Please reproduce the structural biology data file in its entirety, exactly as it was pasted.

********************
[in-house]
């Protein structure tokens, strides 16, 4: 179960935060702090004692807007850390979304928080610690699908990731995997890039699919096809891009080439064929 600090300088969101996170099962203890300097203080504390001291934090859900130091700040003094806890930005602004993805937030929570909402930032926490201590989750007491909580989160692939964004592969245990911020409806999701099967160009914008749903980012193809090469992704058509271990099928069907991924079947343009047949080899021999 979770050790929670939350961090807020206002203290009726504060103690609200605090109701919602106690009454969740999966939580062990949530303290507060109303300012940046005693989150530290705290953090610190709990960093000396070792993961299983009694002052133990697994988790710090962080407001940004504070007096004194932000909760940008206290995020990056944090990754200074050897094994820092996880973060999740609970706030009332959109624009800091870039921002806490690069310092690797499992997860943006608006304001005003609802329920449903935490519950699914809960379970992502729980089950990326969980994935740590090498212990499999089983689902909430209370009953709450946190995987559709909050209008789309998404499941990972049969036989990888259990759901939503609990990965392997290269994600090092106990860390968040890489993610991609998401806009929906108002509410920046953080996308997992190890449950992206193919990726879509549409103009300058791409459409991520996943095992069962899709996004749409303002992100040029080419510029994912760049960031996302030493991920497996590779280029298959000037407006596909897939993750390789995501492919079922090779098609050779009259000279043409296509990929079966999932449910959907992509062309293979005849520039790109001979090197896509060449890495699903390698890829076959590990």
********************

[in-house]
């Protein structure tokens, strides 16, 4: 179960935060702090004692807007850390979304928080610690699908990731995997890039699919096809891009080439064929 600090300088969101996170099962203890300097203080504390001291934090859900130091700040003094806890930005602004993805937030929570909402930032926490201590989750007491909580989160692939964004592969245990911020409806999701099967160009914008749903980012193809090469992704058509271990099928069907991924079947343009047949080899021999 979770050790929670939350961090807020206002203290009726504060103690609200605090109701919602106690009454969740999966939580062990949530303290507060109303300012940046005693989150530290705290953090610190709990960093000396070792993961299983009694002052133990697994988790710090962080407001940004504070007096004194932000909760940008206290995020990056944090990754200074050897094994820092996880973060999740609970706030009332959109624009800091870039921002806490690069310092690797499992997860943006608006304001005003609802329920449903935490519950699914809960379970992502729980089950990326969980994935740590090498212990499999089983689902909430209370009953709450946190995987559709909050209008789309998404499941990972049969036989990888259990759901939503609990990965392997290269994600090092106990860390968040890489993610991609998401806009929906108002509410920046953080996308997992190890449950992206193919990726879509549409103009300058791409459409991520996943095992069962899709996004749409303002992100040029080419510029994912760049960031996302030493991920497996590779280029298959000037407006596909897939993750390789995501492919079922090779098609050779009259000279043409296509990929079966999932449910959907992509062309293979005849520039790109001979090197896509060449890495699903390698890829076959590990």